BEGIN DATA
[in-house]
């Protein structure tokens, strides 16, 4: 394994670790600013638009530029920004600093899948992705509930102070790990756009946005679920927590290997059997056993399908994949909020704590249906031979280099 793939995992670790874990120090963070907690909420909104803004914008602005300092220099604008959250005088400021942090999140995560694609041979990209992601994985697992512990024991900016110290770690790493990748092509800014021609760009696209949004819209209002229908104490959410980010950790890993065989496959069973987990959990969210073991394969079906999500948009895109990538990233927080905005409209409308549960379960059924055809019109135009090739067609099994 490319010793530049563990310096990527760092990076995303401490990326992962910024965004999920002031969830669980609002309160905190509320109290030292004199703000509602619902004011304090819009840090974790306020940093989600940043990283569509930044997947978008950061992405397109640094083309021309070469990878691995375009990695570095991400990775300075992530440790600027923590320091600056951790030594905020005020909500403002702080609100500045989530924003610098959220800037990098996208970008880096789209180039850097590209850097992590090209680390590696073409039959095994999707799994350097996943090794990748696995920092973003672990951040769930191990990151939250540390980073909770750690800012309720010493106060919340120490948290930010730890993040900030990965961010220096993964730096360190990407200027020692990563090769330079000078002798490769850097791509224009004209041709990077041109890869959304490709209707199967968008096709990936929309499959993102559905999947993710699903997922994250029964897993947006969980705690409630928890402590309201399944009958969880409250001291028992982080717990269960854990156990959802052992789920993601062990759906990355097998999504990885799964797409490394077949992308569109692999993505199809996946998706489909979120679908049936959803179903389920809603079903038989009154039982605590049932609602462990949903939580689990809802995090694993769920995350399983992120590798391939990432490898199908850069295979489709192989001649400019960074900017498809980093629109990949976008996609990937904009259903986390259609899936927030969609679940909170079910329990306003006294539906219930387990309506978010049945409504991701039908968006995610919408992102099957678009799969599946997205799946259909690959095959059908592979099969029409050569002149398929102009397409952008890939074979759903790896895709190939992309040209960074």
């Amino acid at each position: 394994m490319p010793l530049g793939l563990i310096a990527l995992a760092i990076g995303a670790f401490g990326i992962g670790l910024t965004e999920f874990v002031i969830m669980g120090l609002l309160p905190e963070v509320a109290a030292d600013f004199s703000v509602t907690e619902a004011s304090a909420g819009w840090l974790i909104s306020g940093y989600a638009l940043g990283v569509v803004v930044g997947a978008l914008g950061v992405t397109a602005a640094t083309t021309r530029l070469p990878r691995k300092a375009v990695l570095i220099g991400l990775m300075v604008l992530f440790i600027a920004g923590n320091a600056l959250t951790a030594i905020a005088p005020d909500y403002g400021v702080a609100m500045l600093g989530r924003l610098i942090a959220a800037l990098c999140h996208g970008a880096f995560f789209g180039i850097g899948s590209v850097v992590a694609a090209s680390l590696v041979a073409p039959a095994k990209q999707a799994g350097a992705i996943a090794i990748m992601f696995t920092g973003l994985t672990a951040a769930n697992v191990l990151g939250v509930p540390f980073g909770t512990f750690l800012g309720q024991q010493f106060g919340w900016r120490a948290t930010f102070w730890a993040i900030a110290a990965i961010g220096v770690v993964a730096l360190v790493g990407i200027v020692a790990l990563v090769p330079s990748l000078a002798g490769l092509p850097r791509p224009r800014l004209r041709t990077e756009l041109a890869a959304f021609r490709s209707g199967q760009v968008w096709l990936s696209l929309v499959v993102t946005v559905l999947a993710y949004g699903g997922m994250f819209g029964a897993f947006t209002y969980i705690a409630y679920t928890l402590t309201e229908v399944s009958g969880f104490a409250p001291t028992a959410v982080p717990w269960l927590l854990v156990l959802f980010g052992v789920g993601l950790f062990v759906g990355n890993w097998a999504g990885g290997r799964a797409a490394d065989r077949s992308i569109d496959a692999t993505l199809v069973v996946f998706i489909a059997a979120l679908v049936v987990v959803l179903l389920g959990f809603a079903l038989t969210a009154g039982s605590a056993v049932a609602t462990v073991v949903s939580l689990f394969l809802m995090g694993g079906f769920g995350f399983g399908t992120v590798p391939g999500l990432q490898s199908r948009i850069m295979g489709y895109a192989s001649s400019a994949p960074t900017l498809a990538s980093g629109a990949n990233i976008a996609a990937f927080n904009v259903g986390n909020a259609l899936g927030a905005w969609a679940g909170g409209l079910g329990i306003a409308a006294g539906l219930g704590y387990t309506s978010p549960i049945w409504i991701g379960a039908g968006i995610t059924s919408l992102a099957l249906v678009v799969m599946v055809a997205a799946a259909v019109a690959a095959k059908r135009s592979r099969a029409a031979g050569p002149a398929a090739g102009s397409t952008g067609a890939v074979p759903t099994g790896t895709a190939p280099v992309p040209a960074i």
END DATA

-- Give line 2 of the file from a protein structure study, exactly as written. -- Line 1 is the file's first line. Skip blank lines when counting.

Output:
């Protein structure tokens, strides 16, 4: 394994670790600013638009530029920004600093899948992705509930102070790990756009946005679920927590290997059997056993399908994949909020704590249906031979280099 793939995992670790874990120090963070907690909420909104803004914008602005300092220099604008959250005088400021942090999140995560694609041979990209992601994985697992512990024991900016110290770690790493990748092509800014021609760009696209949004819209209002229908104490959410980010950790890993065989496959069973987990959990969210073991394969079906999500948009895109990538990233927080905005409209409308549960379960059924055809019109135009090739067609099994 490319010793530049563990310096990527760092990076995303401490990326992962910024965004999920002031969830669980609002309160905190509320109290030292004199703000509602619902004011304090819009840090974790306020940093989600940043990283569509930044997947978008950061992405397109640094083309021309070469990878691995375009990695570095991400990775300075992530440790600027923590320091600056951790030594905020005020909500403002702080609100500045989530924003610098959220800037990098996208970008880096789209180039850097590209850097992590090209680390590696073409039959095994999707799994350097996943090794990748696995920092973003672990951040769930191990990151939250540390980073909770750690800012309720010493106060919340120490948290930010730890993040900030990965961010220096993964730096360190990407200027020692990563090769330079000078002798490769850097791509224009004209041709990077041109890869959304490709209707199967968008096709990936929309499959993102559905999947993710699903997922994250029964897993947006969980705690409630928890402590309201399944009958969880409250001291028992982080717990269960854990156990959802052992789920993601062990759906990355097998999504990885799964797409490394077949992308569109692999993505199809996946998706489909979120679908049936959803179903389920809603079903038989009154039982605590049932609602462990949903939580689990809802995090694993769920995350399983992120590798391939990432490898199908850069295979489709192989001649400019960074900017498809980093629109990949976008996609990937904009259903986390259609899936927030969609679940909170079910329990306003006294539906219930387990309506978010049945409504991701039908968006995610919408992102099957678009799969599946997205799946259909690959095959059908592979099969029409050569002149398929102009397409952008890939074979759903790896895709190939992309040209960074």